Welcome to the Centre for Criminology & Sociolegal Studies
CrimSL is a research and teaching unit at the University of Toronto. The Centre’s faculty and students study crime, order and security from a variety of disciplinary perspectives and theoretical approaches and are actively engaged in Canadian and international criminological research.
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Looking for forensic studies? Learn more about the University of Toronto Mississauga undergraduate forensic science program.
News and Events
Affective Justice: The International Criminal Court and the Pan-Africanist Pushback by Kamari Maxine Clarke (Professor, Carleton University), was published by Duke University Press in November 2019.
Dr. Clarke will be joining the faculty at the Centre for Criminology & Sociolegal Studies this year.
A video recording of the 2019 Edwards Lecture, delived by Professor Prabha Kotiswaran, is now available online.
Power & Protest: Rethinking Mobilization in Canada & Beyond will run March 12 and 13, 2020.
Proposals for presentations will be accepted until January 24th, 2020. (read more)
Criminological Highlights is designed to provide an accessible look at some of the more interesting criminological research that is currently being published, with a focus on research that is policy-relevant. It is produced by a group of about a dozen academics, with support from the Department of Justice, Canada. Learn more.
In the Current Issue (Vol. 18, No. 3), we ask:
- How does the criminal justice system punish homeless people even without arresting them?
- What can be learned from Canada’s successful decarceration of youths?
- Why are judges more likely to believe in the efficacy of the deterrent impact of harsh sentences than are ordinary citizens?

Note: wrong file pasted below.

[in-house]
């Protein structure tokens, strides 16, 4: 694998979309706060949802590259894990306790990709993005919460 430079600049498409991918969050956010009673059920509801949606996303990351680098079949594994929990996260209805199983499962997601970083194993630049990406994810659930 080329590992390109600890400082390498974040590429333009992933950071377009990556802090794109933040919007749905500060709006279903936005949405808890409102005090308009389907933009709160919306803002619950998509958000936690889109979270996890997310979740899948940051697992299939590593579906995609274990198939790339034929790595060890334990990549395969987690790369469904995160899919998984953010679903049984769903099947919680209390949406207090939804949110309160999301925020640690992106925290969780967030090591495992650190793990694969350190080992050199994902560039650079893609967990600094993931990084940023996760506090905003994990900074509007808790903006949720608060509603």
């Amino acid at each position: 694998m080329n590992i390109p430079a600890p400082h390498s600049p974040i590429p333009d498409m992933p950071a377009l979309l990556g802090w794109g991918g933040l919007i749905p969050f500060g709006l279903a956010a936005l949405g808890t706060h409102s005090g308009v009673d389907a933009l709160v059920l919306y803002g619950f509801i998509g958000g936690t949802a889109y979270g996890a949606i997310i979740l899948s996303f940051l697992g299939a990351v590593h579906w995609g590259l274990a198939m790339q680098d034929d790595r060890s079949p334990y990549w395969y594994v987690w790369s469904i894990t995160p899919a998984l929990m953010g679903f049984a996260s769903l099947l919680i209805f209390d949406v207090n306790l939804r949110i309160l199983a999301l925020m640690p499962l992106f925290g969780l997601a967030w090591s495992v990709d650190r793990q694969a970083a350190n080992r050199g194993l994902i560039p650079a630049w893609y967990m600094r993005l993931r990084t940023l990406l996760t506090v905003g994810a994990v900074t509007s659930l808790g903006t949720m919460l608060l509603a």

- How does the skin tone of Blacks affect the manner in which they are treated by the criminal justice system?
- Why is it in the public interest to provide for the physical and mental well-being of prisoners?
- What can former prisoners do to increase their likelihood of getting a job?
- How does the segregation of residential neighbourhoods affect homicide rates?
- How does the incarceration of fathers of very young children affect a child’s educational experiences?
Applications for 2020-2021 are now closed.
See How to Apply for details.
Our Scholars in the News
- The American Prospect: Centre Director Audrey Macklin discusses the Safe Third Country Agreement
- CBC Radio The World at Six: Centre Director Audrey Macklin comments on immigration, temporary foreign workers and blue collar jobs
- Beyond the Headlines podcast: Centre Director Audrey Macklin discusses immigration policy in Canada
- The Ottawa Citizen: Professor Anthony Doob and Lisa Kerr pen opinion piece on criminal justice system reform
- The Washington Post: Centre Director Audrey Macklin comments on the Duke and Duchess of Sussex’s odds of obtaining Canadian permanent residency
- The Varsity: Professor Mariana Valverde comments on Sidewalk Toronto’s smart city plan
- The Globe and Mail: Professor Scot Wortley comments on the random targeting of victims of gun-related crimes
- The Globe and Mail: Centre Director Audrey Macklin comments on deference to decision-makers in administrative cases
- The Toronto Star: PhD student Erick Laming and Junior Fellow Ferdouse Asefi pen opinion piece on the rights of Indigenous people under a Liberal minority government
See more in our In the Press archive
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